Abnormal Psychology: Mental Health and Mental Illness


How is classical conditioning used in psychotherapy?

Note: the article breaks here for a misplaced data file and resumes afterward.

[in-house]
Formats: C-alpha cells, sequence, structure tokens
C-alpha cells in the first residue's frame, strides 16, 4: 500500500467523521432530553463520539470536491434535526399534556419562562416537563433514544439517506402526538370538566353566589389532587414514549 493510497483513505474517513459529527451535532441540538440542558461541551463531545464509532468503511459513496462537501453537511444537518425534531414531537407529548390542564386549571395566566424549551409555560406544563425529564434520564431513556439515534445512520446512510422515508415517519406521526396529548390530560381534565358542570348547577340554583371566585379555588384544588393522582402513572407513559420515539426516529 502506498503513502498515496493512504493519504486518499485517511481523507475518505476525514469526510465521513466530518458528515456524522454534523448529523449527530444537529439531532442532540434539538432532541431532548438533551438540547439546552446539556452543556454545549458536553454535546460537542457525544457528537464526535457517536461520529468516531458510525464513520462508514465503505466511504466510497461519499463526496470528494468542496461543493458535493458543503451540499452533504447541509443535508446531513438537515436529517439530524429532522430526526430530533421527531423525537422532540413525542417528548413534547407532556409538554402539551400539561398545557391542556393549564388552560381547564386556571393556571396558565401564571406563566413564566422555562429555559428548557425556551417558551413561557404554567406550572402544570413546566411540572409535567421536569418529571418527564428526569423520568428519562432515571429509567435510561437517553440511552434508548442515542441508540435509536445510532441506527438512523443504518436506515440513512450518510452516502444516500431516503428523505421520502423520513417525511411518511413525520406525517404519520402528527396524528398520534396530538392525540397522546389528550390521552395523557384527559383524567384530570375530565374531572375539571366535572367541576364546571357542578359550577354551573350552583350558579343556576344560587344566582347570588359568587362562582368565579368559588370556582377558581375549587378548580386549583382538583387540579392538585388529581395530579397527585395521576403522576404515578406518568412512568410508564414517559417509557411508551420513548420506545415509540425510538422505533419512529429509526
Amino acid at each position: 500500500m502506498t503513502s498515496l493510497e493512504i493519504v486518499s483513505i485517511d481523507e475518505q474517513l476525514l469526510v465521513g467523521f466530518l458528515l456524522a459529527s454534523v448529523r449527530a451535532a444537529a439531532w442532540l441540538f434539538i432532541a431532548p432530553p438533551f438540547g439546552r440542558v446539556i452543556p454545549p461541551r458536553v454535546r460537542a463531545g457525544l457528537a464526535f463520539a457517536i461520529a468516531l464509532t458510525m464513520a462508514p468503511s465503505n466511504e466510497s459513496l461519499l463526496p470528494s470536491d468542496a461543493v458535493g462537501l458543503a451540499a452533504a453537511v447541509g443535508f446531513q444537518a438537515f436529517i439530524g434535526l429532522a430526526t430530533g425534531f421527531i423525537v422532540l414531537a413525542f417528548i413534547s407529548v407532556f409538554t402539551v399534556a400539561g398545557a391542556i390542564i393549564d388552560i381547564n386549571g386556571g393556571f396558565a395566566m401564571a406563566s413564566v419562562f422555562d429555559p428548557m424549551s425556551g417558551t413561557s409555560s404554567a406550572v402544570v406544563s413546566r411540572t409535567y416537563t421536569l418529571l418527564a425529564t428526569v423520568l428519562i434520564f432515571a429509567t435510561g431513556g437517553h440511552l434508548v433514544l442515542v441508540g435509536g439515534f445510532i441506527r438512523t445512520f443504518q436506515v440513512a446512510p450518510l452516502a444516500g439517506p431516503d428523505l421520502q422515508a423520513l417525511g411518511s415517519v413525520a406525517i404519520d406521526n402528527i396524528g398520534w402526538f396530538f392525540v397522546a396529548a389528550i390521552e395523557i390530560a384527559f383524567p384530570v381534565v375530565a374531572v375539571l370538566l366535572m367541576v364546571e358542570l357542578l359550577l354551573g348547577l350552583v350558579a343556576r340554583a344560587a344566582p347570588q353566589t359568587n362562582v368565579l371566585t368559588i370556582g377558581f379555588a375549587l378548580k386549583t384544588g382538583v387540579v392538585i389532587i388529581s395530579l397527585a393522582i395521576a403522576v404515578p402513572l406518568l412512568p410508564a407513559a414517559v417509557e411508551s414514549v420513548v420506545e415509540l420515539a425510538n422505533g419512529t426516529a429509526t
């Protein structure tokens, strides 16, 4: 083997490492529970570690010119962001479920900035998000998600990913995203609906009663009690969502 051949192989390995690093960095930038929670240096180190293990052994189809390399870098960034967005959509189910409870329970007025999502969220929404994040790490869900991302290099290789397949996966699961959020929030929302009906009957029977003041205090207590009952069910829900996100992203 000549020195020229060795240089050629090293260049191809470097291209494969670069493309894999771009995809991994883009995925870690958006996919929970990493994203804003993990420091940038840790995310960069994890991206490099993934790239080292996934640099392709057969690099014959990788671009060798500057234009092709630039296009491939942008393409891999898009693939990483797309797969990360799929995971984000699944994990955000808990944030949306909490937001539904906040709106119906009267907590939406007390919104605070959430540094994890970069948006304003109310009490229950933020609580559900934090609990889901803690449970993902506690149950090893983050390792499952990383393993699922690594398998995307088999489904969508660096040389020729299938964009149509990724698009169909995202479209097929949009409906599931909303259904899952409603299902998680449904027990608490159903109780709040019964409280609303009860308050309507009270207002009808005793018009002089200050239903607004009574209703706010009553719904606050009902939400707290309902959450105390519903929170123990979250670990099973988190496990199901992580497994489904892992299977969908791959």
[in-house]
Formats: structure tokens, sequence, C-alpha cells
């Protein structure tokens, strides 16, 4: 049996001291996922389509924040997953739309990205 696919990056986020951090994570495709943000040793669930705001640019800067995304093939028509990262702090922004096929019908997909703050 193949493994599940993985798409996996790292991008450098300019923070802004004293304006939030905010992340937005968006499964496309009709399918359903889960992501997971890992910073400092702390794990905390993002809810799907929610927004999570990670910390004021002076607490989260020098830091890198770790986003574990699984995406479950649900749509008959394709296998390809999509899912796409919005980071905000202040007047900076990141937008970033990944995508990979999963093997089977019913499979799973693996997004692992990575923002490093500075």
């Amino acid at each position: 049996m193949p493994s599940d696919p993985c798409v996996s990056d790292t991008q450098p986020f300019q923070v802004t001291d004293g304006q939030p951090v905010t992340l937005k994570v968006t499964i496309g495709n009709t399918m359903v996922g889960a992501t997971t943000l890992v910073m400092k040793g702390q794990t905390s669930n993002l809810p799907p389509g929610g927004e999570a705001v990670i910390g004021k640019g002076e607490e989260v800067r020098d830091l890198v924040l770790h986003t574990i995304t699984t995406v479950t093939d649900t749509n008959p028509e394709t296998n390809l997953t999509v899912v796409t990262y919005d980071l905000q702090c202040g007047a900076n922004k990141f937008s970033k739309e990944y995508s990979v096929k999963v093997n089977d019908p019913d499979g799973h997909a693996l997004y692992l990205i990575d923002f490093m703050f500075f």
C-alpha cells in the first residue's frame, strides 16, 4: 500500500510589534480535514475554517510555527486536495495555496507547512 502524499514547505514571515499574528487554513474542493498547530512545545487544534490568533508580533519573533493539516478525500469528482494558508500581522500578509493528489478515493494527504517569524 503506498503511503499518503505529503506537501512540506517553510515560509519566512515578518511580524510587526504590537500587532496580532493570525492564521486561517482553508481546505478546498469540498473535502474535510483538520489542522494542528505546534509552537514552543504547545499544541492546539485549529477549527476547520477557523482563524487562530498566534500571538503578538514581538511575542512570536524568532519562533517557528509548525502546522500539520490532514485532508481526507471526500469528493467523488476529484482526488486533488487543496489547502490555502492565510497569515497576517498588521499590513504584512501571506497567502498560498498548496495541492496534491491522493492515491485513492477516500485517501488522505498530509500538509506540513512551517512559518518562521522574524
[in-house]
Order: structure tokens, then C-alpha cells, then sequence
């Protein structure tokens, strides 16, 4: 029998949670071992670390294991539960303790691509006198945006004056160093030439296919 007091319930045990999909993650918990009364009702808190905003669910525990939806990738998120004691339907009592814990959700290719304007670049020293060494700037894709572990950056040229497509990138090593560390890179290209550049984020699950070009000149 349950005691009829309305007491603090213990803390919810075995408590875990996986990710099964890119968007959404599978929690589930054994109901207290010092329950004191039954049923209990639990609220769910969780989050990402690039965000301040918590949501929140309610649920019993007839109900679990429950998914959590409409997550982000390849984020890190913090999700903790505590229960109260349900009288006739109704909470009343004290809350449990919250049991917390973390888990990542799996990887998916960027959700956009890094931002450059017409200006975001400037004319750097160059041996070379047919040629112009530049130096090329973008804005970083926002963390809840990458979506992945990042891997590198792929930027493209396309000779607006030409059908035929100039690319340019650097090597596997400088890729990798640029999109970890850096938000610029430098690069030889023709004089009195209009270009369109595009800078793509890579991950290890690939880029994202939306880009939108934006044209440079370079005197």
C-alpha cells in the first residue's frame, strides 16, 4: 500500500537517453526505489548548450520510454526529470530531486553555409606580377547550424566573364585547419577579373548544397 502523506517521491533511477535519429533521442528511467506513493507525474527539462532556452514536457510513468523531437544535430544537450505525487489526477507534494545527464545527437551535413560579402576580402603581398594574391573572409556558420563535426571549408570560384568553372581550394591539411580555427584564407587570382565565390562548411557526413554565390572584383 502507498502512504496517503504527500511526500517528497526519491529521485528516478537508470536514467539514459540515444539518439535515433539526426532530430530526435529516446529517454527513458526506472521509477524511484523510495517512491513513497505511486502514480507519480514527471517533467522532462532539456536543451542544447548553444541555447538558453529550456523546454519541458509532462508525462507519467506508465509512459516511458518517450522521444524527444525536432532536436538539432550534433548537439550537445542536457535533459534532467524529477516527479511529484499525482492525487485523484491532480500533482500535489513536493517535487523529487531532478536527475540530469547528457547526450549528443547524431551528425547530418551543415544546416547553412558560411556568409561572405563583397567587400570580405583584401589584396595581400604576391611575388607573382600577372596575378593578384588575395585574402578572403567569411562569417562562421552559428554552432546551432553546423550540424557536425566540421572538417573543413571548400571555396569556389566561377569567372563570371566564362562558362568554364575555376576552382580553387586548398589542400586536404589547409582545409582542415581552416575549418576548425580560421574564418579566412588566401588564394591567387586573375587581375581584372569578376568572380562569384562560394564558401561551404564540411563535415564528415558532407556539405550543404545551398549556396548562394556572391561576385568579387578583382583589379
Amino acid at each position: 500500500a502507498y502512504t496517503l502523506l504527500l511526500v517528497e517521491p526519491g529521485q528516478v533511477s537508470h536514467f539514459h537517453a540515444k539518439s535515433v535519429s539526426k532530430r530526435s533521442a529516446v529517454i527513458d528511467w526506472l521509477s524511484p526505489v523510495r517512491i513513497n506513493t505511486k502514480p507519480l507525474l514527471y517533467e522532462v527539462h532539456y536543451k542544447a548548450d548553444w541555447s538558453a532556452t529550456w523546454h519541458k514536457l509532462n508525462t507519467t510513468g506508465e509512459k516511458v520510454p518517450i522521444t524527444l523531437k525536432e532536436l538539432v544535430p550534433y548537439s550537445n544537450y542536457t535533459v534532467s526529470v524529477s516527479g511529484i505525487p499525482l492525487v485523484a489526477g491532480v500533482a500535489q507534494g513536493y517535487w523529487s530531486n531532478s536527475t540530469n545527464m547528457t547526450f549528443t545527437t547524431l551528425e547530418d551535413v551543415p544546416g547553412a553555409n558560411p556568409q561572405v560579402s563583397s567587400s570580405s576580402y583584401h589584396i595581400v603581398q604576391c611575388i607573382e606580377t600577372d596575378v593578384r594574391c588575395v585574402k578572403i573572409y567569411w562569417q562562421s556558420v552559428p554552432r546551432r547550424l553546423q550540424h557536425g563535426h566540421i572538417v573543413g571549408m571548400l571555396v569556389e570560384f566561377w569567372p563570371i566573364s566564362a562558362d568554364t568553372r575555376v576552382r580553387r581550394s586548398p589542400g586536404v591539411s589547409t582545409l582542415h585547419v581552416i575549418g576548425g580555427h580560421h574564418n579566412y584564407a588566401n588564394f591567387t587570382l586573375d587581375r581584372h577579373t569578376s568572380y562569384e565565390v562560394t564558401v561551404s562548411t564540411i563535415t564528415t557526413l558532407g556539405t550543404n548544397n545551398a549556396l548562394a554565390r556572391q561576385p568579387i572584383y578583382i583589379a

Classical conditioning techniques are extremely effective in the treatment of anxiety disorders. In these disorders, the people have learned to associate various stimuli with fear. To treat the anxiety disorder, it is necessary to dissociate the feared object (e.g., dogs) from the fear reaction. In this way, the conditioned stimulus (dogs) is disconnected from the conditioned response (fear of dogs). Techniques such as flooding and systematic desensitization expose people to their feared objects, either gradually (systematic desensitization) or all at once (flooding). When no harm comes from the exposure to the object, the fear response diminishes. The conditioned stimulus becomes decoupled from the conditioned response and, voilá, the person is no longer afraid of dogs. Further, a new association can be created between the formerly feared object and feelings of relaxation and calm. In other words, a pairing is made between the conditioned stimulus and a new (positive) conditioned response. Relaxation training, involving techniques such as deep breathing, visualization of a pleasant scene, and progressive muscle relaxation, can be used to help the person feel relaxed when in the presence of the formerly feared object.


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